by a Blog Reader

At the entrance of the Cospicua Home for the elderly, there is a potted cedar tree with its leaves withering away. Attached to it is an A4 paper with a notice tucked in a plastic jacket. The notice reads: “In order to help preserve the environment, this tree will be planted in Cospicua. A way for making up for the regular use of paper.”

Bormla cedar tree

The notice doesn’t tell us how it will make up for the regular use of paper.

About two weeks after this photo was taken, a truckload of toilet paper arrived unexpectedly at the home. Towering boxes of toilet paper were left behind by the truck, in the entrance hall. The pot was moved against another wall to make way for the massive cardboard boxes. It could have held its ground as a substitute for the toilet paper. It would have been a terrible mistake if it did, as we know from the Greek fable about the oak and the reed. The rigid oak was blown over by the storm, but the reed bent with the wind and survived. The humble cedar pot lent all the space required, and Bormla’s use of paper continues unabated.

The rigid and mighty oak tree in the fable is reputed to have bragged about its own strength. But the storm broke it and brought it “on a level with the roots that touched the empire of the dead”. The story suggests that rulers may not be as powerful as they assume themselves to be. Here is Achille Michallon’s painting, now at the Fitzwilliam Museum in Cambridge, as a reminder to powerful politicians.

Achille Michallon’s painting of the oak & the reed

We don’t know if the cedar tree will ever be planted outside. Most of Bormla’s inhabitants, over 5000 strong, may not know anything about it or the fate that awaits it as it dies away. In its opening paragraph about Cospicua, Wikipedia describes it as “the most dense city of the Three Cities.” “Dense” is not the most complimentary adjective to describe a community. Density also doesn’t augur well for a tree to find its spot in whatever little greenery is left in the city.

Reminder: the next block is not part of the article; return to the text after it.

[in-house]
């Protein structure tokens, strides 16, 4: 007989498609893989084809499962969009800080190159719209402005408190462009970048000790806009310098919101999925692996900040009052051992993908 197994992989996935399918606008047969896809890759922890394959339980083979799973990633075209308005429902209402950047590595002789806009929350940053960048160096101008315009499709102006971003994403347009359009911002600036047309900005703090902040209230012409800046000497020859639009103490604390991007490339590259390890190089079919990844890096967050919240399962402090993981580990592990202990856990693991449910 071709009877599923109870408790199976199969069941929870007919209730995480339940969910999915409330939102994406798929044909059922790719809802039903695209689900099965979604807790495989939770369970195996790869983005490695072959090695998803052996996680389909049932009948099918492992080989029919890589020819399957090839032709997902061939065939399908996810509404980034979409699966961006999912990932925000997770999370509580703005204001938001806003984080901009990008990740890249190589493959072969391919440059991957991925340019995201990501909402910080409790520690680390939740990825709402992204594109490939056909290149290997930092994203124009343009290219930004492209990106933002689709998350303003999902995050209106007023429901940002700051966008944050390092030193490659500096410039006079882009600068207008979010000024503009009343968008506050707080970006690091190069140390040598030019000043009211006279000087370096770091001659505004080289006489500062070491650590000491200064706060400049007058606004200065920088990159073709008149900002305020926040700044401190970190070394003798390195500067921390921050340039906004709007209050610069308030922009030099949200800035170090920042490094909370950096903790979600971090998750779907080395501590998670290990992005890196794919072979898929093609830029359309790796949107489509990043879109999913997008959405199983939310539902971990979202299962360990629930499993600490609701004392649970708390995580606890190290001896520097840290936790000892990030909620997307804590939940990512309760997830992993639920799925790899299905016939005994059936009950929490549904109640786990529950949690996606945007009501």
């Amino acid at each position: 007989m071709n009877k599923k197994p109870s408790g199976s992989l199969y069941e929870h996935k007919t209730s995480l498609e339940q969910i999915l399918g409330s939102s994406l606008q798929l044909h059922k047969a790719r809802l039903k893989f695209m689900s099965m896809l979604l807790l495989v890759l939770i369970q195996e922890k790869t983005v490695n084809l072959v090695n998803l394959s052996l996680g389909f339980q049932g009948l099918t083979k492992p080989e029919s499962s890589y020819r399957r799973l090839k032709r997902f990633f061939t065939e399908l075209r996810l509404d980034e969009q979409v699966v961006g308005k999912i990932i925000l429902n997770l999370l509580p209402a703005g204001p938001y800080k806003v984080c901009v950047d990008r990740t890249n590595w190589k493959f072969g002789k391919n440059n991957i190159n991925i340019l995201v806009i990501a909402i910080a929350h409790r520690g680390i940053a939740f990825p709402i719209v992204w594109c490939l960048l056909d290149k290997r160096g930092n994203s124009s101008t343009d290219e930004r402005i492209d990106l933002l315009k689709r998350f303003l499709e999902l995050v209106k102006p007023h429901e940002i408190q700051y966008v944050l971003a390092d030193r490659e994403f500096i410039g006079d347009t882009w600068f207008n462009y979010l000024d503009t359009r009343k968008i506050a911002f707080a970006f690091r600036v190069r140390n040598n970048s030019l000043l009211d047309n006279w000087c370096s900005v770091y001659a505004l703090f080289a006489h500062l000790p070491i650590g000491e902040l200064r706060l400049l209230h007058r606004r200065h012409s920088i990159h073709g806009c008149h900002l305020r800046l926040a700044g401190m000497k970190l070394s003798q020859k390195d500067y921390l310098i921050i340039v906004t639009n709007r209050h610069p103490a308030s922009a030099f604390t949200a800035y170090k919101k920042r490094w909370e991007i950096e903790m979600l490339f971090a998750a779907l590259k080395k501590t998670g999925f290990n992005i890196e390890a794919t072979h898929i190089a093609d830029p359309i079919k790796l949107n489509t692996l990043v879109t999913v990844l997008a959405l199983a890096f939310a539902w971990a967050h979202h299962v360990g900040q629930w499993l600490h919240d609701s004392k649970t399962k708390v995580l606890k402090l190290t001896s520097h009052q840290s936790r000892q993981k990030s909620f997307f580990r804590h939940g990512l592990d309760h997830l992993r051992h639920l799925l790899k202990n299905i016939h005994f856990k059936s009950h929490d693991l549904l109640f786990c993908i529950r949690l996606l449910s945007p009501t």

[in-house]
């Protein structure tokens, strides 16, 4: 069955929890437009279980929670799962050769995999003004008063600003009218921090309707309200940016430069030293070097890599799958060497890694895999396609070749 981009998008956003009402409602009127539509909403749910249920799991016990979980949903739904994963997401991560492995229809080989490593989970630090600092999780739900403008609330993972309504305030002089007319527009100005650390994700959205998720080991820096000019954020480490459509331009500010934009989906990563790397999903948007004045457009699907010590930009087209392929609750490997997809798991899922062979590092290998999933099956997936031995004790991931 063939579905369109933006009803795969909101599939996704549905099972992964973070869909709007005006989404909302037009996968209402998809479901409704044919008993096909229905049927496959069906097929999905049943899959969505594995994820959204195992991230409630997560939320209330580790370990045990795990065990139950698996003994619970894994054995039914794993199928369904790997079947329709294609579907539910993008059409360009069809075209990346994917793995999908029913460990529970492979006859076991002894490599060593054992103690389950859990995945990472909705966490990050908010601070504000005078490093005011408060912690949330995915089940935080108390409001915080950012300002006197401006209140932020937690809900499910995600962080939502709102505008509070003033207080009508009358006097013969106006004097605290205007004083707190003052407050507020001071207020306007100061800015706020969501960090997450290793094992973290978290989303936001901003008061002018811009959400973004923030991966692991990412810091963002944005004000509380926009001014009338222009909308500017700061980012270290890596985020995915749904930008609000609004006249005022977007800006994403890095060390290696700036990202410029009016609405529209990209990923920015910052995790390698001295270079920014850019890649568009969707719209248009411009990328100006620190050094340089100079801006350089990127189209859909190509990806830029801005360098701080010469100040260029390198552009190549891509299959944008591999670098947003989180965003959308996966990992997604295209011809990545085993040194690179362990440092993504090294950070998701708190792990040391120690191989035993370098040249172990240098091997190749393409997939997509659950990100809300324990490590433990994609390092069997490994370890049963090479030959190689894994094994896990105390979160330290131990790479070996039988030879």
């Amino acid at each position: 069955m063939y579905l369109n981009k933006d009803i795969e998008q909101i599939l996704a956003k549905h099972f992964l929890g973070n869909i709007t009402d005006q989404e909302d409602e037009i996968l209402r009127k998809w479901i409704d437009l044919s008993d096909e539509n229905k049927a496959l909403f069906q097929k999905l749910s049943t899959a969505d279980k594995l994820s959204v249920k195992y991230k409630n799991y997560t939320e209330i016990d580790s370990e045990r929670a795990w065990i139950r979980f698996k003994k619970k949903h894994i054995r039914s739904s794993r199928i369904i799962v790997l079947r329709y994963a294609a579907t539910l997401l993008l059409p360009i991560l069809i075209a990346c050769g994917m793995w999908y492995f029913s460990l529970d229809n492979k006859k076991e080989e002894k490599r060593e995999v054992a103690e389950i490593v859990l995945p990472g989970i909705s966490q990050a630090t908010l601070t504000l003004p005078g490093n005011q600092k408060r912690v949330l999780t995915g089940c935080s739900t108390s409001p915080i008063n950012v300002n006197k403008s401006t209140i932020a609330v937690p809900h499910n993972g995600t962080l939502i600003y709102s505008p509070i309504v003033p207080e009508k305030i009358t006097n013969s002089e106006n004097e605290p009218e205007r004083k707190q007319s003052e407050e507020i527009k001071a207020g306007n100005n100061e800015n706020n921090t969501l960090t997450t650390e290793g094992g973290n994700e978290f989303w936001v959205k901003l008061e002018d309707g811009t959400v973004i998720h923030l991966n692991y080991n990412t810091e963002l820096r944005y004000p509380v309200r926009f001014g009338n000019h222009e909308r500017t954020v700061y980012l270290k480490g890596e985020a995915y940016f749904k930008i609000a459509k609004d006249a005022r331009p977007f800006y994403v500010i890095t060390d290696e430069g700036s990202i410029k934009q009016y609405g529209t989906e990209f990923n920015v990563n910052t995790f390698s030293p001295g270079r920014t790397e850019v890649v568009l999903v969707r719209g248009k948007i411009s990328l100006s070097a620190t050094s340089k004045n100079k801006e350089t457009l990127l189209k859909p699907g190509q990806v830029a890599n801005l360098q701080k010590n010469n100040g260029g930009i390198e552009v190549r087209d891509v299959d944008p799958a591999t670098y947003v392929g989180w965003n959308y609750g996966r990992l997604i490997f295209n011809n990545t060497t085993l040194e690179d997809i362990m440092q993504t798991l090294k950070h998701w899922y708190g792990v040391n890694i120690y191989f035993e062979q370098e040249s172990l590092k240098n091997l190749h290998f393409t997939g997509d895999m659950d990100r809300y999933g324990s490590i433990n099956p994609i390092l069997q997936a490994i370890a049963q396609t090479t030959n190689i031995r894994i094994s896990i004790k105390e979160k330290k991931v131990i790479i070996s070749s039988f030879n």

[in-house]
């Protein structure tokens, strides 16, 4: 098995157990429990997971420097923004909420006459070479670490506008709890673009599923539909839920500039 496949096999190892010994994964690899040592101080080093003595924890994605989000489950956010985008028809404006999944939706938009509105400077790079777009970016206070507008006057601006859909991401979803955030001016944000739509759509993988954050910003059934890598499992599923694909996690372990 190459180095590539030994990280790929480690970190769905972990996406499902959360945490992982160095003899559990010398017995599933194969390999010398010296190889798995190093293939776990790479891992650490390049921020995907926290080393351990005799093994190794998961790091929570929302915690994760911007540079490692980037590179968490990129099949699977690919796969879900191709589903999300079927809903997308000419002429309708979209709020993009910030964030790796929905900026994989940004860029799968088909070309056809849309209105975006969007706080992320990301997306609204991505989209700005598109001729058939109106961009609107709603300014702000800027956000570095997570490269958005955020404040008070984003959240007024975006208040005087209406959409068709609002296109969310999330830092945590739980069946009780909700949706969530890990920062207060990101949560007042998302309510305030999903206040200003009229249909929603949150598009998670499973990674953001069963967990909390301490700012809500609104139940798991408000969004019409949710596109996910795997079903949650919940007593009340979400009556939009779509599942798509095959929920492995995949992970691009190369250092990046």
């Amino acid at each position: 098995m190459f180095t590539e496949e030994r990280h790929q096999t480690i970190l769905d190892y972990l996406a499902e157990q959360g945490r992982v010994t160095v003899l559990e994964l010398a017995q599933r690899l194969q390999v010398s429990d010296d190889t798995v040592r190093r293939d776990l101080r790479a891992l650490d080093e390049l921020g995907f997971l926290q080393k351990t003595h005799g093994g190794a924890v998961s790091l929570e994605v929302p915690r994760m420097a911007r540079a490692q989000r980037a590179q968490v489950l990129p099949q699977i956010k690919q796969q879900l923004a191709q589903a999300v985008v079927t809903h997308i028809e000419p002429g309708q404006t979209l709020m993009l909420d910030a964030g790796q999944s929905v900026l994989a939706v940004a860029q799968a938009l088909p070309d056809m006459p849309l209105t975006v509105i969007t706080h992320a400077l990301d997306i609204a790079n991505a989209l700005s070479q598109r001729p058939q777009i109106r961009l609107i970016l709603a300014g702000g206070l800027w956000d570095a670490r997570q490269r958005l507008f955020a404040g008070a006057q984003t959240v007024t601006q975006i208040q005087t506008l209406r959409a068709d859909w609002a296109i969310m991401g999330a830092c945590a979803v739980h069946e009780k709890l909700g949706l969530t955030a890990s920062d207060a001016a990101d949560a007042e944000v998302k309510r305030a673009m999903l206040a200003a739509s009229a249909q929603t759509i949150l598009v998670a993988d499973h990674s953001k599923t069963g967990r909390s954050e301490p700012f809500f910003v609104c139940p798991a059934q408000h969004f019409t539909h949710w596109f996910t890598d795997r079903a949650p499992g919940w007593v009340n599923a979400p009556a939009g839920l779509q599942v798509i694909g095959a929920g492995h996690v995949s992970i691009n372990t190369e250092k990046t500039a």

The motto “I bend and do not break” (“flangar non flectat,” in Latin) was adopted by the priests of Bormla in the 19th century when the town became a collegiate church. In the face of moral peril, they were determined to follow the reed’s example and nimbly hold on to their cherished values without snapping. The church adopted it and the elderly at the Cospicua Home still cling to it. Every day they shuffle down to the ground floor to hear Mass, and to say the rosary as can be seen in the photo. They are weak, many of them lonely, and physically falling apart. But they tenaciously cling on to any medical respite they can get and the Force that spiritually will open for them the door to peace and radiant light. This is how a true Bormliż moves on to eternal glory, sustained by the wisdom of the ages.

3. The Rosary at the Cospicua Home

Mintoff, a fiery son of Bormla, was aware of the motto, used it and made it his own. Then came another son of Bormla, born in the same city, Keith Schembri who is now seeing his fate sink under a sea of paper records that tie him to everything criminal and hideous, from the murder of Daphne Caruana Galizia to stealing mind boggling amounts from the taxpayer.  I wonder if the cedar tree was meant to be his prophetic warning. He was obstinate and defiant like the imperious oak. He opened dubious bank accounts within days of occupying Castille. His greed towered above stringent financial rules and regulations. Now it may be too late for him to do anything. The withering of the tree could well be tied to its expired usefulness for the king’s court.

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